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Public satisfaction rates with the NHS drop to their lowest in 25 years

By April 1, 2022No Comments

Public satisfaction levels with the NHS have dropped to their lowest in 25 years according to a new measure of public opinion. Satisfaction rates had already lowered during the pandemic, with 36% of the 3,100 asked being satisfied in 2021. That is a drop from 53% the year before – the largest fall in a single year.

Only once before has the level been lower than this, which was in 1997 during the Blair government. At the time, measures had to be taken in response to the findings, and the NHS budget was increased by record amounts.

Satisfaction with GP and hospital services are both at their lowest levels in years. An initial ‘halo’ period around the NHS from the start of the pandemic, as the public rallied to support frontline health workers, has now dissipated as backlogs build and services become difficult to access.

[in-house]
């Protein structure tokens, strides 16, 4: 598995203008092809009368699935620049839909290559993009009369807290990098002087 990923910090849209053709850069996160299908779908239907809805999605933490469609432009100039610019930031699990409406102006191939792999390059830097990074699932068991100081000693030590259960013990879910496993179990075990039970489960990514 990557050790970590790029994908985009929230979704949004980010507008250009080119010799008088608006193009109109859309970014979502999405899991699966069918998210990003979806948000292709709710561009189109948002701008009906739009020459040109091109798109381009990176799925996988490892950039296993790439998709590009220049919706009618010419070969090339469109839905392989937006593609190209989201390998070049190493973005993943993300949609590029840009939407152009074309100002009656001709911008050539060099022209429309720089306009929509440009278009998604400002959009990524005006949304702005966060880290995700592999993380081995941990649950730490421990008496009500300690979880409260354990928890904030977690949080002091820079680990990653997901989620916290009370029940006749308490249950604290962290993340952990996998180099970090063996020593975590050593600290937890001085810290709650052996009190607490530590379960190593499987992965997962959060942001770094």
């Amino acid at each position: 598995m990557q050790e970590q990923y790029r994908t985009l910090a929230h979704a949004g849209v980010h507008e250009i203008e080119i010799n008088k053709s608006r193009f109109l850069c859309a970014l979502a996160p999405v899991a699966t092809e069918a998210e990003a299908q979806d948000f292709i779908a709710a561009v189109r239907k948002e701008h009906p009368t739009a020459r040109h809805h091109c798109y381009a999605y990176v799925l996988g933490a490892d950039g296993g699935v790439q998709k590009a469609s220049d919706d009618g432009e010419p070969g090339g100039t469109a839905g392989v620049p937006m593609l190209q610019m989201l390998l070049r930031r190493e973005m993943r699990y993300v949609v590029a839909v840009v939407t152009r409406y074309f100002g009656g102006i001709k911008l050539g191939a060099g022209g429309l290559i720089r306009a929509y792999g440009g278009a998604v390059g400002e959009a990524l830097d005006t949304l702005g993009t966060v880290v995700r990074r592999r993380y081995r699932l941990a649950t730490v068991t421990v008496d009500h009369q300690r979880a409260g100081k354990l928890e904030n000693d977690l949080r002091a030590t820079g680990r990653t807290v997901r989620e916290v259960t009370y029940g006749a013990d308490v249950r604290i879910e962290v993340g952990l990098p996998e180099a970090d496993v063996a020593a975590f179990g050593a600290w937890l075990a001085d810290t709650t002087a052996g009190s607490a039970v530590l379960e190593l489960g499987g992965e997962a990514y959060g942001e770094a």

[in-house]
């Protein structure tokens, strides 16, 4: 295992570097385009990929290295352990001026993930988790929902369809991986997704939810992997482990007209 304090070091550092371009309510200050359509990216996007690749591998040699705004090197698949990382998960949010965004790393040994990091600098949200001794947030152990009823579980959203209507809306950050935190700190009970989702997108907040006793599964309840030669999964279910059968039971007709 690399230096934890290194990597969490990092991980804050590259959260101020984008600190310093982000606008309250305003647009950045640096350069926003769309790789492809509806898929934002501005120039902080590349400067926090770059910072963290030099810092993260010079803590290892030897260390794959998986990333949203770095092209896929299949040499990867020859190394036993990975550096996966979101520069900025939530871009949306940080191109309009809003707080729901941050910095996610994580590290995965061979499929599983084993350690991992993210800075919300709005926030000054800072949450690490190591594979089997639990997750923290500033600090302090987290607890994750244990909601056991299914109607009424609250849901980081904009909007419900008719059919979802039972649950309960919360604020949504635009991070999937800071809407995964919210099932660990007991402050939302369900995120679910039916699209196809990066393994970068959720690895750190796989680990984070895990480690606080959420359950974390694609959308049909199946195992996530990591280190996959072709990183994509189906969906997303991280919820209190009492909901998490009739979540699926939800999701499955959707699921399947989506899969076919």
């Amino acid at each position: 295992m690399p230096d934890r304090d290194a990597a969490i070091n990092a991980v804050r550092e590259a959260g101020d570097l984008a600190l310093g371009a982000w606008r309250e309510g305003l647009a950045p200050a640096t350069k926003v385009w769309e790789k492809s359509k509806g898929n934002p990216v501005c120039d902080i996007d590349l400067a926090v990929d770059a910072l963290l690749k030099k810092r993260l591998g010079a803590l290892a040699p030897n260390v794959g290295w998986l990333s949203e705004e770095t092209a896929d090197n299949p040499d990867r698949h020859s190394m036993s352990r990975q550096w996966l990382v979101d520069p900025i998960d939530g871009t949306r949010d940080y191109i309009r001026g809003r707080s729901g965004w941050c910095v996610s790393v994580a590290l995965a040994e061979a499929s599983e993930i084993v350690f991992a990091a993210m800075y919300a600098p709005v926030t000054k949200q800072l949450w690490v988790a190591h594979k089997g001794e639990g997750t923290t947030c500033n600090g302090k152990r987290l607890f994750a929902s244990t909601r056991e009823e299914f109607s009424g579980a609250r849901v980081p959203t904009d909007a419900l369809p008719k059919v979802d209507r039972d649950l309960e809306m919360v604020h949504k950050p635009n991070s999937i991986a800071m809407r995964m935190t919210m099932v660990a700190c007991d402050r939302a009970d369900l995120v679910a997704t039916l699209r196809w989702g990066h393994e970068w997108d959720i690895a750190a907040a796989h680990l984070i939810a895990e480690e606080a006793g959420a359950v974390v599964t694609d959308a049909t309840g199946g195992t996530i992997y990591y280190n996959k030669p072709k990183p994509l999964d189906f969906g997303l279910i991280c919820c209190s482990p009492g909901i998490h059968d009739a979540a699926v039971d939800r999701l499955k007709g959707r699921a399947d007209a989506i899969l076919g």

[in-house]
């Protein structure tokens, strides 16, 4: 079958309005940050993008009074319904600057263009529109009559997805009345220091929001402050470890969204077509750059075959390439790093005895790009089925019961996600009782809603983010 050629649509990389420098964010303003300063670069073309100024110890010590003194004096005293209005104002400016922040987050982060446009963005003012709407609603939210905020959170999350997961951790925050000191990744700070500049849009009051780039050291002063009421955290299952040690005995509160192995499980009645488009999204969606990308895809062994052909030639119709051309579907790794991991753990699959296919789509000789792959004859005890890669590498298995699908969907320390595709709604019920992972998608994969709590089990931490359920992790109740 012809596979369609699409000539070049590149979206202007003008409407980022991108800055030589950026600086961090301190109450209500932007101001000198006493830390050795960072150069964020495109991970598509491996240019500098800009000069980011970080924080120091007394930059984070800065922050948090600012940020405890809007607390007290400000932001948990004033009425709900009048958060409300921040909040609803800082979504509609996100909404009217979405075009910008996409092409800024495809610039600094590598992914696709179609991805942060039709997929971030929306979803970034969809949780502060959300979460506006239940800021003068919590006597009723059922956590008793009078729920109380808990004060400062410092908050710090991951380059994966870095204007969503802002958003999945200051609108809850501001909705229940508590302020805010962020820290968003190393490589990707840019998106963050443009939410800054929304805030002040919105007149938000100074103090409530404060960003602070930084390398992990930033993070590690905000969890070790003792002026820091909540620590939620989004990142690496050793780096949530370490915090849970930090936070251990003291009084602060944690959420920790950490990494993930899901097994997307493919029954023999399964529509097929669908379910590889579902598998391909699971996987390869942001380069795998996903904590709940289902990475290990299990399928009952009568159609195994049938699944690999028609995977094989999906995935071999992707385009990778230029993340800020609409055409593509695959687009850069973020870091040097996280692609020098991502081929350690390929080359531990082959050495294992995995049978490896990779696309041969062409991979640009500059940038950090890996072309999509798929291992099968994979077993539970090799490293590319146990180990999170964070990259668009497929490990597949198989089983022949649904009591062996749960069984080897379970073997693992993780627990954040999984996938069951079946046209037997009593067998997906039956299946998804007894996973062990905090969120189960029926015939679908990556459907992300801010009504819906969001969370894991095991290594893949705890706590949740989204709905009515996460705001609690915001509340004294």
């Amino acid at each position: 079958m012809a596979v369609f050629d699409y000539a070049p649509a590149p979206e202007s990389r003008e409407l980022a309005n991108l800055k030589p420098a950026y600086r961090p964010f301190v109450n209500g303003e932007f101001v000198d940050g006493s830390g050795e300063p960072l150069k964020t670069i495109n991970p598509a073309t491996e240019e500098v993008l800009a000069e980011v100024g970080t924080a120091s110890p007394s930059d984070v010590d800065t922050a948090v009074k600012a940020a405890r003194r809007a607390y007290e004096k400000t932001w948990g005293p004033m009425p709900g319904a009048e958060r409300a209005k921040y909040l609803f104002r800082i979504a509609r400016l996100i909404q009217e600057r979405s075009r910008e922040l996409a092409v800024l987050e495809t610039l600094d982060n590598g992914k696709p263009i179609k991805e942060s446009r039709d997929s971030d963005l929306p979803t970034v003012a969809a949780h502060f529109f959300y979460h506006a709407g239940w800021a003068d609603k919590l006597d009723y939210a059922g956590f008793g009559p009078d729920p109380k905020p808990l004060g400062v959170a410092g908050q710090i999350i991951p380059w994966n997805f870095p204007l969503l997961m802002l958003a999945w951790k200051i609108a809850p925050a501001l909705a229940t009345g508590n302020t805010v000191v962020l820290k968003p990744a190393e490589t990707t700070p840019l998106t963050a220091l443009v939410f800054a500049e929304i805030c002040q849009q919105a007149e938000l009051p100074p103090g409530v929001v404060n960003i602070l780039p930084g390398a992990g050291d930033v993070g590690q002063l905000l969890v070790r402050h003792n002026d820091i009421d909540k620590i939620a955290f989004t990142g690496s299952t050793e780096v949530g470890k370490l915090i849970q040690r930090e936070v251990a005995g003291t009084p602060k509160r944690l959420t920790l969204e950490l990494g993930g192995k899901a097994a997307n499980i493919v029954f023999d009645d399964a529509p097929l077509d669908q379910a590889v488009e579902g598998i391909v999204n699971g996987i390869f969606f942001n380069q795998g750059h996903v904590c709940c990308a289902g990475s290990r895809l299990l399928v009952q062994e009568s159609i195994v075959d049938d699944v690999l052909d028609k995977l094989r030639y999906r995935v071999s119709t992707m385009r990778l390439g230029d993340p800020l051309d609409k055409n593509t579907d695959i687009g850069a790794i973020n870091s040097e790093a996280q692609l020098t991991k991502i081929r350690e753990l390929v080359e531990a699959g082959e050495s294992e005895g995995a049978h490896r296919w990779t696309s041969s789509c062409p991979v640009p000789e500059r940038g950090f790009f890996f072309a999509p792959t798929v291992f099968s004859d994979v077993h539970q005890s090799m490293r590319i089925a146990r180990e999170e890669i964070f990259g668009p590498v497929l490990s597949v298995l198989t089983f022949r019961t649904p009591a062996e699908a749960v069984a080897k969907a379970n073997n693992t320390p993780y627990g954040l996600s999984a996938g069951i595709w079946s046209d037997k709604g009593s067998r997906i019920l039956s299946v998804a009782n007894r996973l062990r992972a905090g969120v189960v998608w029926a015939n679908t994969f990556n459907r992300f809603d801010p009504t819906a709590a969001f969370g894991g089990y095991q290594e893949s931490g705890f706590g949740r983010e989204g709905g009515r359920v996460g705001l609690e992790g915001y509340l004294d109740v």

Government ministers have pointed to the COVID recovery plans already published by England, Scotland and Wales. Funding for health and social care is also poised to rise from this month onwards through the increase in national insurance contributions.

The findings of the survey, carried out by the National Centre for Social Research in England, Scotland and Wales last autumn, have been published by the Nuffield Trust and King’s Fund think-tanks. Factors such as age, political party following and income were found to have had no bearing on the low satisfaction rates.

Saffron Cordery, deputy Chief Executive of NHS Providers, said the sharp drop in satisfaction was a “real concern”, but was not “altogether surprising” given the pressures posed by the pandemic.

Ben Kemp